“Lies in the library” and Comic book controversy

June 24, 2005

* Bernard Lewis warns that we live in times when “great efforts are being made to falsify the record of the past and to make history a tool of propaganda.” We have seen this process at work in parts of the mainstream media, and now we see it in children’s library books and textbooks about Israel and the Middle East.

 

CONTENTS

1. “Lies in the Library” (By Andrea Rapp, Reform Judaism magazine, Summer 2005)
2. “Comic book depiction of Holocaust upsets Jews” (By Roger Boyes, Times of London, June 21, 2005)

 


CREEPING HISTORICAL REVISIONISM

[Note by Tom Gross]

I attach two articles. The first charts creeping historical revisionism about Israel in American library books for both adults and children. The second concerns criticism in Germany of comic books on the Holocaust.

LIES IN THE LIBRARY

In her article (below), Andrea Rapp, a librarian in Ohio, outlines how an increasing number of books being bought by and stocked in American libraries contain the same kinds of lies and myths about Israel that have been common in recent years in parts of the mainstream media.

For example in her book on the killings of Israeli athletes at the 1972 Munich Olympics (Rosen books, 2003), author Liz Sonneborn is reluctant to identify Israelis as victims and one of the killers is said to have felt “proud that for the first time his life had meaning.”

Sonneborn “explains” that at the birth of Israel, Israeli soldiers forced hundreds of thousands of Arabs into “camps.”

As I have pointed out before on this list, news organizations such as the BBC, who at the time the Munich Olympic massacre took place correctly called the perpetrators “terrorists” have in recent articles on BBC online, gone out of their way not to refer to them as “terrorists.”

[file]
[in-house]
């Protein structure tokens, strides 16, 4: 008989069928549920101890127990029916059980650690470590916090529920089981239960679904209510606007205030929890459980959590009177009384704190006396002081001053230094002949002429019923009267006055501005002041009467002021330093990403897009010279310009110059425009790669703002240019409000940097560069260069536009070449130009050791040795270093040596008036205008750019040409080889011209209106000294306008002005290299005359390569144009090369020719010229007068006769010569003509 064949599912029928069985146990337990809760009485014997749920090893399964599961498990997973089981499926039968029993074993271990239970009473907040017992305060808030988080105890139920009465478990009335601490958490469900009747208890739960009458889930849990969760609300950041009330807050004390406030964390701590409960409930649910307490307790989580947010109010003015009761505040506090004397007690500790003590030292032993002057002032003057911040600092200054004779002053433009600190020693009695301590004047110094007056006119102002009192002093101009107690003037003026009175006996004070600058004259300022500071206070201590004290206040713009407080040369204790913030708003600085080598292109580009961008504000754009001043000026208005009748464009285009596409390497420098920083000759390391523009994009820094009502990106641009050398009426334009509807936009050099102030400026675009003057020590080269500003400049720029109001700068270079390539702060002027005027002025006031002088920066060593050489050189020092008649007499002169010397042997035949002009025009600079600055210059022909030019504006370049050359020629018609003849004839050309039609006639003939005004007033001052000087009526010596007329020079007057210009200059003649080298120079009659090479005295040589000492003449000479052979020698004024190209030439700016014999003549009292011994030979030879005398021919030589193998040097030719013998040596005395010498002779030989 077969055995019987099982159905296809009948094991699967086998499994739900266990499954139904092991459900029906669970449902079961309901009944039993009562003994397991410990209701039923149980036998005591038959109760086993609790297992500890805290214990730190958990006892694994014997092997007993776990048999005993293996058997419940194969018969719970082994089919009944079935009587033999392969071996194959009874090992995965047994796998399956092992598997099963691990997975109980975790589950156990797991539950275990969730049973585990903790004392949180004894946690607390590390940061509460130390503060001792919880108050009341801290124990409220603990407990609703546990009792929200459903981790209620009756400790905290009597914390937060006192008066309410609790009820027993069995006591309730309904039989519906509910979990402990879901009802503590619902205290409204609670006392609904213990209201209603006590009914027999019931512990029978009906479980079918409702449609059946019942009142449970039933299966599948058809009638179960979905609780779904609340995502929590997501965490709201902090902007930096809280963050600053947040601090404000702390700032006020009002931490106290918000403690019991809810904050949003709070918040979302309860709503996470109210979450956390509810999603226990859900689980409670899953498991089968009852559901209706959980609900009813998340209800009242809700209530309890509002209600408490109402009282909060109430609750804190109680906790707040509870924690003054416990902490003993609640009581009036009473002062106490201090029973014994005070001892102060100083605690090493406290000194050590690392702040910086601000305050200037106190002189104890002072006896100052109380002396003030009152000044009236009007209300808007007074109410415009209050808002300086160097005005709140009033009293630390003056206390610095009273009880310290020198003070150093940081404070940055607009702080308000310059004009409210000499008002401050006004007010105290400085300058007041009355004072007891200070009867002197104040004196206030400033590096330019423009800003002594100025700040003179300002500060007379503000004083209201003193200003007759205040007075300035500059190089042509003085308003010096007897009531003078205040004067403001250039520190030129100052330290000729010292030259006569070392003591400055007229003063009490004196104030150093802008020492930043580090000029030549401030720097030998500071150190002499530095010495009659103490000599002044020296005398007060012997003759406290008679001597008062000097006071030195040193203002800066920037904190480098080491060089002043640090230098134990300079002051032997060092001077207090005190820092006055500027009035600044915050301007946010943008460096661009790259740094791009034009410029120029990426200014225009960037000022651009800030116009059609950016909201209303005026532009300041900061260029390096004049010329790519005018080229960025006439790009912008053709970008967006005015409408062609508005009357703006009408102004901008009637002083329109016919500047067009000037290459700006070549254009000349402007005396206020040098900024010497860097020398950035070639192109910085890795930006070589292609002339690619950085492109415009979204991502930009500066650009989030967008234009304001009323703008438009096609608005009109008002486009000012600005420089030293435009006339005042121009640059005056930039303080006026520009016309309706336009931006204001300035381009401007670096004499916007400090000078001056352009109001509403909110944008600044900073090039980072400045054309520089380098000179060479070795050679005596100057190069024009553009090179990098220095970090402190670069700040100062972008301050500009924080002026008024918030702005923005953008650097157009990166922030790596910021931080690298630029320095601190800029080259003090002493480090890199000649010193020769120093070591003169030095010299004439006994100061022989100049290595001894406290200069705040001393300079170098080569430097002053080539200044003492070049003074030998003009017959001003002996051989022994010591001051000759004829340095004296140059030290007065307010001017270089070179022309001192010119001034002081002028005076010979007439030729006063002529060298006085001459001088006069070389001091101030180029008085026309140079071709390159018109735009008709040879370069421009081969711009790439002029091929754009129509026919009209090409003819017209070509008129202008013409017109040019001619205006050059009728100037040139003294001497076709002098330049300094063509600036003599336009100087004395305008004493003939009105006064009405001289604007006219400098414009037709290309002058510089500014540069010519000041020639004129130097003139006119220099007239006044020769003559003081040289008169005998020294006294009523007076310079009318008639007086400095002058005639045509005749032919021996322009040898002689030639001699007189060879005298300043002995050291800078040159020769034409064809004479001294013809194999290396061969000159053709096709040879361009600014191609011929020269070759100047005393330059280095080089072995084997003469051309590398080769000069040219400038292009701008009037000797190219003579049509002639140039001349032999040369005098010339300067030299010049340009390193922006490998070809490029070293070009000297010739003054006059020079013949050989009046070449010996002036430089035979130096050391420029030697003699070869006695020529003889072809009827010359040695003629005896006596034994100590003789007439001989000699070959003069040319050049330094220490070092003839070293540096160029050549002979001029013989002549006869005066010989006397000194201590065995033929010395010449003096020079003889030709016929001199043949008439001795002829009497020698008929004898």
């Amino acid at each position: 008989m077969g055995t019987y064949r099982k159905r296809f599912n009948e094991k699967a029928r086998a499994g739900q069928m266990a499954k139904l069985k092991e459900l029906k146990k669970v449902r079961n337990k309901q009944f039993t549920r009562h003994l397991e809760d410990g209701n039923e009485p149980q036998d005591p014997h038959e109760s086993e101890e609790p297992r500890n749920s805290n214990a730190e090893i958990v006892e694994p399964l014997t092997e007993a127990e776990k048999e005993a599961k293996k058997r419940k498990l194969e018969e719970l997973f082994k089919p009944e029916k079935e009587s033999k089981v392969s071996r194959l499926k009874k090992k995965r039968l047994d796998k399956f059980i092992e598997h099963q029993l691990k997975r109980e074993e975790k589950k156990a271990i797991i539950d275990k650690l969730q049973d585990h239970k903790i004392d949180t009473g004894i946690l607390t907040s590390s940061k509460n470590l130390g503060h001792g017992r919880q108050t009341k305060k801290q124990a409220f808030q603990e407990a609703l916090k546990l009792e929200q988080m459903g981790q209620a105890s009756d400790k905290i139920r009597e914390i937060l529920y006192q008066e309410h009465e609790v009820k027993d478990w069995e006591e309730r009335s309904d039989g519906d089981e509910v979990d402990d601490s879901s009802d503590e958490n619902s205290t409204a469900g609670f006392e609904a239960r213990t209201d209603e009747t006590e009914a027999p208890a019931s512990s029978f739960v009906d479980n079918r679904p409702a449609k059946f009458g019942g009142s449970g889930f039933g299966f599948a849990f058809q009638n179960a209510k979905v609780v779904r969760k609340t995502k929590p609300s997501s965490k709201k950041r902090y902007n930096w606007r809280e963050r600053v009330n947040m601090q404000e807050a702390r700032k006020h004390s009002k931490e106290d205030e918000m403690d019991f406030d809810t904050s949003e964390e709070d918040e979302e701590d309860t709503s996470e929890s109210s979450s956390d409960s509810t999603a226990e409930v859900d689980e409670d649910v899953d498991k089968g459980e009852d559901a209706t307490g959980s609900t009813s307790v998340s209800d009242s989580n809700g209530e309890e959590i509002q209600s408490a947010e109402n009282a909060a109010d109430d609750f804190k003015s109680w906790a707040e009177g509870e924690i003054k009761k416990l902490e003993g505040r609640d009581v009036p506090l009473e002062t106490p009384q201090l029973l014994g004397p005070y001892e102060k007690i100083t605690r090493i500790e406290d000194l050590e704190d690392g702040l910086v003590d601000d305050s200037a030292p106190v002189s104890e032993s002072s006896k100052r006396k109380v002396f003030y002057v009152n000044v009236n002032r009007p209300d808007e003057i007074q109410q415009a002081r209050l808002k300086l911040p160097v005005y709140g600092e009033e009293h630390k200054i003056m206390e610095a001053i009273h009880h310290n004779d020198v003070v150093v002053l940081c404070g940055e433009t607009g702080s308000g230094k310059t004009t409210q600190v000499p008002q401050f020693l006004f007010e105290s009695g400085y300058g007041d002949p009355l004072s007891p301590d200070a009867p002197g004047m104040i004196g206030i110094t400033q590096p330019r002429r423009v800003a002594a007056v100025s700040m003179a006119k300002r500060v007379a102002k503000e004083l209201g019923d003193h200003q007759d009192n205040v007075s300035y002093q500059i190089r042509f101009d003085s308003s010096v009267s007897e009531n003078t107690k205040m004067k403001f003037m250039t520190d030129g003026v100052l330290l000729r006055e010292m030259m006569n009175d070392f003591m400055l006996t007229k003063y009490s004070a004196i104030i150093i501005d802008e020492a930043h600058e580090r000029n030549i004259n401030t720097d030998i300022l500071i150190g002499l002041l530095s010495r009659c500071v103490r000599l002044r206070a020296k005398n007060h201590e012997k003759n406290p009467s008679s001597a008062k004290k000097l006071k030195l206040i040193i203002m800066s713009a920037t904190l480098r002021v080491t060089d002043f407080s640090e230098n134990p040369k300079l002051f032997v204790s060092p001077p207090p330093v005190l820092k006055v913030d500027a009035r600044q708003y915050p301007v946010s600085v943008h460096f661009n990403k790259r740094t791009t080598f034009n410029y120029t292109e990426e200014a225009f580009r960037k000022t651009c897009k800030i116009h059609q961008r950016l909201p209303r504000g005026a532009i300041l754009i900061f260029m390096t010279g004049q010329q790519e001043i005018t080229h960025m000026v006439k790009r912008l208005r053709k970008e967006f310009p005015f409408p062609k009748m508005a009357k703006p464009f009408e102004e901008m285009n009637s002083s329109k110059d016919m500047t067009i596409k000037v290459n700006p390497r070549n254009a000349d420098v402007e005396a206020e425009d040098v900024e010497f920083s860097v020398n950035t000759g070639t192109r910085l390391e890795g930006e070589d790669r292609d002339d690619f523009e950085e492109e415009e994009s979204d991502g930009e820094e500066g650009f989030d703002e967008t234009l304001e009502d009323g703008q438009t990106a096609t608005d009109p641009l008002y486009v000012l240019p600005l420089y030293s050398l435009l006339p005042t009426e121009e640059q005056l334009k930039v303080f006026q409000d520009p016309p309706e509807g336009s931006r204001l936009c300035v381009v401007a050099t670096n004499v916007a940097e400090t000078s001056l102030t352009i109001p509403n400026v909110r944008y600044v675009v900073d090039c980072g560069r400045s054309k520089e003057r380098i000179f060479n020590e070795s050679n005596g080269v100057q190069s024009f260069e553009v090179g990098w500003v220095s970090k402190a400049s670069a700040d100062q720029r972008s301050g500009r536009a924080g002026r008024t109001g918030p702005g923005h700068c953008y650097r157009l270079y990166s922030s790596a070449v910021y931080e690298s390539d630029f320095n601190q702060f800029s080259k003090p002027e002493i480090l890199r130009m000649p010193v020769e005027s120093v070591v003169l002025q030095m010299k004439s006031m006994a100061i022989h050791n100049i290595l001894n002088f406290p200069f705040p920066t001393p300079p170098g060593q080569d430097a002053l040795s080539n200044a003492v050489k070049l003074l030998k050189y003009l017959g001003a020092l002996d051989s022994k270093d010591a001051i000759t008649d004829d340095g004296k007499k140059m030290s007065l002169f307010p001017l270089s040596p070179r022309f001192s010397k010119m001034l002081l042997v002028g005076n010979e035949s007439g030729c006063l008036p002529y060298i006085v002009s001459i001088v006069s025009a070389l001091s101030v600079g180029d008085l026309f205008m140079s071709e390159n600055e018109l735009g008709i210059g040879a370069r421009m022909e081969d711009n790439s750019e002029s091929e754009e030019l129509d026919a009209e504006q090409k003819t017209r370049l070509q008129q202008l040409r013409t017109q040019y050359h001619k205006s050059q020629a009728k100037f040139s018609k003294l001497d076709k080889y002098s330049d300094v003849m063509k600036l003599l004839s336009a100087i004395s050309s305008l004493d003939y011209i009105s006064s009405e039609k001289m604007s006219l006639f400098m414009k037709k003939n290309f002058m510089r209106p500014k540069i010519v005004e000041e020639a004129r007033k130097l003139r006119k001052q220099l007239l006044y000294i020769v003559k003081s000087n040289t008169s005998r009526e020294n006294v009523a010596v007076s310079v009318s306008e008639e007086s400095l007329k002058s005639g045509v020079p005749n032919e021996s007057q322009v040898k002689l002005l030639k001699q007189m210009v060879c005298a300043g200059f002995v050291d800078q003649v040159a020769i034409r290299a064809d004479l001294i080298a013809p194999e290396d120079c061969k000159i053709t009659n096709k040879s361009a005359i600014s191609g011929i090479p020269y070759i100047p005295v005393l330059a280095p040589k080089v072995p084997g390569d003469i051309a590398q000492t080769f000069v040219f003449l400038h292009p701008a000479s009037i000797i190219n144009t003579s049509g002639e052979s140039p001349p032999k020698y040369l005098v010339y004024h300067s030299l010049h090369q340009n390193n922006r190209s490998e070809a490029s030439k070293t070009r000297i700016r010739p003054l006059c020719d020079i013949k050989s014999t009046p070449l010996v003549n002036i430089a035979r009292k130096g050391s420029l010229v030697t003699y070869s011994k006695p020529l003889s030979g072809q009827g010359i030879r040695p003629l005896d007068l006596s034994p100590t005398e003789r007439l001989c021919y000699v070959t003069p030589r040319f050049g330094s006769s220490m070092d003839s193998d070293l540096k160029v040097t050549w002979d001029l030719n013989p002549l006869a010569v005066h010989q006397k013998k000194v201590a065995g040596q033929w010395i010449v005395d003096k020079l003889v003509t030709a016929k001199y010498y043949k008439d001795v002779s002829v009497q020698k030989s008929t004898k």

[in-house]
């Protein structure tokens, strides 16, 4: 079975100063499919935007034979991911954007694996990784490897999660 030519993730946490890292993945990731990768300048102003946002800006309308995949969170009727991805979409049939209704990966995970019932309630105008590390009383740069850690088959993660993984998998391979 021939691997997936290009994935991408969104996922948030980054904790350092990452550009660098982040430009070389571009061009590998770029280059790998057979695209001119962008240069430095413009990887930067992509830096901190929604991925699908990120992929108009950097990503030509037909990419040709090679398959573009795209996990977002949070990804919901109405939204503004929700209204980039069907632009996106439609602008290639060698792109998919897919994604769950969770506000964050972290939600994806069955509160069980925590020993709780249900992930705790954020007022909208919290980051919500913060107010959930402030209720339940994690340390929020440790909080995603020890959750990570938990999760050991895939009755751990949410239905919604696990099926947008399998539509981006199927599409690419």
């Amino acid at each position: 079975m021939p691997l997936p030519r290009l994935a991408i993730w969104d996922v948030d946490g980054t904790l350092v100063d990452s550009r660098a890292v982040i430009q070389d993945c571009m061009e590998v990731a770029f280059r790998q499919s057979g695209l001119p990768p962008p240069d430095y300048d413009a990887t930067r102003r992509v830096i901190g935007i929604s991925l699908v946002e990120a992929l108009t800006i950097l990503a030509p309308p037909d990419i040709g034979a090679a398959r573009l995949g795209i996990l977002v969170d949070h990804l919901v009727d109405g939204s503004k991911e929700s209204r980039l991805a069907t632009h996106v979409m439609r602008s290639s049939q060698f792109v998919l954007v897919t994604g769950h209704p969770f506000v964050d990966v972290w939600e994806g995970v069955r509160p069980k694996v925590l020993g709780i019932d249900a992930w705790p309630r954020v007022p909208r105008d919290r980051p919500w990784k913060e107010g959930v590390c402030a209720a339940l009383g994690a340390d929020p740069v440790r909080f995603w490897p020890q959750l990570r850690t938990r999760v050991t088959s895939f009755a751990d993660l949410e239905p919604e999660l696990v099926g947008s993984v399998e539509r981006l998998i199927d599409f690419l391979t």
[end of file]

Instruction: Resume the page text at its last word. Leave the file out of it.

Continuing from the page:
It seems that the distortion by news organizations of current events is now being mirrored by library books that distort history.

I have argued previously, both in published articles and on this email list, that media distortions are not just unpleasant; they set back hopes for a diplomatic solution and for peaceful coexistence between Israelis and Palestinians. The same can be said in regard to other forms of literature be they books for children or academics.

COMIC BOOKS: FROM DONALD DUCK TO AUSCHWITZ

The second article below, from the Times of London, concerns two comic books that are to be published by the German firm Ehapa, the same comic book company that publishes comics with Mickey Mouse and Donald Duck. These two comic books “Auschwitz” and “Yossel” have been criticized for portraying such a serious topic in this light form.

Both the articles below illustrate a worrying trend of historical revisionism that could leave an indelible mark on many generations to come. There are summaries first for those who don’t have time to read them in full.

-- Tom Gross

 

MARK STEYN ON RACHEL CORRIE (An additional note)

As I mentioned recently (in one of the dispatches on Le Monde), I don’t usually point out the full extent to which notes, commentaries and items on this list are subsequently used by many of the journalists who subscribe to the list.

But because Mark Steyn is such a brilliant writer, I am happy to report his referral to and repetition of parts of what he calls “Tom Gross’s withering internet post” in his new article on the play “My Name is Rachel Corrie.”

Steyn, who is best known as a political commentator (his work regularly appears in north America, the UK, the Middle East and Australia), is also the theatre critic for the distinguished American monthly The New Criterion.

(Because Mark Steyn is often sympathetic to Israel, many of his detractors have assumed he is Jewish. In fact he is a Canadian Baptist, born in the Caribbean and resident in New Hampshire.)

 

SUMMARIES

LIES IN THE LIBRARY

“Lies in the Library” (By Andrea Rapp, Reform Judaism magazine, Summer 2005)